A story from Lesotho (Benno and Wendy Fath) …
Wendy and Benno Fath are missionaries serving in Lesotho, Africa. For more information on the missionaries CrossRoads supports, visit our website. Below is a post that was originally entered on Benno and Wendy’s blog.
Actually, it was indigestible. Last week one of the little people at Beautiful Gate decided to chew his mattress, and he chewed a big chunk. Fortunately he did not swallow. Stomachs don’t digest foam! When I asked, he told me he chewed and then put it in the garbage. Whew!
Now there was a topic for conversation!
“Abuti, can you tell me why you chewed your mattress?”
Head down. No response but a tear beginning to tip the edge of his eyelid.
“Were you hungry?”
A shake of the head, and now the tears are flowing freely.
This little guy is so sweet and sensitive. He is quick to correct if he thinks he’s done wrong. Usually he’s pretty articulate, even in English, but today he’s so quiet. And so sad. In fact, he’s been quiet and sad more often lately…
Most of the long conversation we had was more me asking careful questions, not wanting to lead down a path of my making, and him merely nodding or shaking his head as the tears flowed and flowed.
It was hard work for me, and obviously, by the amount of his tears, very painful for him. As the details unfolded, however, the best I could make of it was that he’s not happy. He did communicate that: “Are you happy at Beautiful Gate?” A shake of the head. Strange, because things are good for him at BG. He’s got lots of support around him right now. But, clearly he’s begun to feel something missing. He’s been here too long already.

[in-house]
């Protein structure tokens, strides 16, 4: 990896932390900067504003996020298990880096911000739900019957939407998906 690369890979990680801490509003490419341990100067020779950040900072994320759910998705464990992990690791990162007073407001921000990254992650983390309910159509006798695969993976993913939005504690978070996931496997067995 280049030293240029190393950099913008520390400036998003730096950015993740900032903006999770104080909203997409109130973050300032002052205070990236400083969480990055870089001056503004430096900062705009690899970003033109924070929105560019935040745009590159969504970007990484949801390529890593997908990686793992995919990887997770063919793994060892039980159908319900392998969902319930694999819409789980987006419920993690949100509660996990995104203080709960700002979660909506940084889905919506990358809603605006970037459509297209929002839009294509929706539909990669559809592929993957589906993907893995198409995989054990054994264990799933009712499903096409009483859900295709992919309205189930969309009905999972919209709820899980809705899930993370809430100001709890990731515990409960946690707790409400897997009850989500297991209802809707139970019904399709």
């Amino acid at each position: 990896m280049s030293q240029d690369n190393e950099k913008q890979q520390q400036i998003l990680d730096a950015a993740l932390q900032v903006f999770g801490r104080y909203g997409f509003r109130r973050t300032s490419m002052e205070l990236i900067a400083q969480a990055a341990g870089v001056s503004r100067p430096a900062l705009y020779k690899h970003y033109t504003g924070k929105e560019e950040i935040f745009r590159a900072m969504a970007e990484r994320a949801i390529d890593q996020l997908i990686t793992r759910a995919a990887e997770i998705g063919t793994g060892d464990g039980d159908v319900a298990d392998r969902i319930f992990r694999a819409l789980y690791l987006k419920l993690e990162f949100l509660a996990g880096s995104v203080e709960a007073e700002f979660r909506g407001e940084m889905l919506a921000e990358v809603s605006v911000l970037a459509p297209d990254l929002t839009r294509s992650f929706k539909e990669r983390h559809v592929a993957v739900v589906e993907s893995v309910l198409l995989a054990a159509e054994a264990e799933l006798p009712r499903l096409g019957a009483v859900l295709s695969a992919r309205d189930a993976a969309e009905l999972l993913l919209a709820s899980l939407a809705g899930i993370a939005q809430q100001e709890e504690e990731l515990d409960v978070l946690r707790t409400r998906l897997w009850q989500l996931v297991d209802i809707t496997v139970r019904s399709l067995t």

He sees other kids leaving and having families and he’s still here, one of the oldest children. Just last week a friend of his was adopted and left with his family. Another housemate has moved to a long-term home here in Lesotho, yet the two see each other at school each day. He sees his past housemate in a ‘family’ and he must long for that, I’m guessing.
To lend credence to my conjecture, when I asked him how he thought of chewing a mattress and if any other kids had ever chewed a mattress, he immediately named this boy. Here’s my kid math at work: my friend chews a mattress and he gets a family, so maybe if I chew a mattress someone will pay attention to me and get me a family.
I don’t know; it’s just a guess because he can’t articulate his feelings too well on this. But the deep well of his tears tells me that there are some deep, deep feelings going on with this little fellow.
I talk, I hug, I kiss, I wipe away tears–both his and mine. I try to imagine what it feels like, what that longing to belong must be like, what that emptiness must be like. I’m having trouble digesting it all. What longing would be deep enough for a small child to chew and chew and chew and chew apart a foam mattress? To chew and spit and chew…That could not have been a pleasant experience. I imagine his little heart just trying to chew through feelings of a kind of hunger that I can only just feel the edge of.
It’s indigestible. I can’t digest it, so I take it to my Father God and ask Him to fill that hunger in this little boy’s life, to give him peace and joy—to protect his little heart. And I ask God to work a miracle and provide him with a place of belonging in a family. If your heart calls you to do so, please join me in praying for this little fellow.
And I pray this for many children at Beautiful Gate and beyond, who have no families and who have a deep, deep longing. May God protect their hearts. I also pray that God will move in the hearts of the leaders of this and other nations, that they may see the plight of orphans as a much greater priority and lend more resources to meeting their needs.
“Defend the cause of the weak and fatherless; maintain the rights of the poor and oppressed” (Psalm 82:3).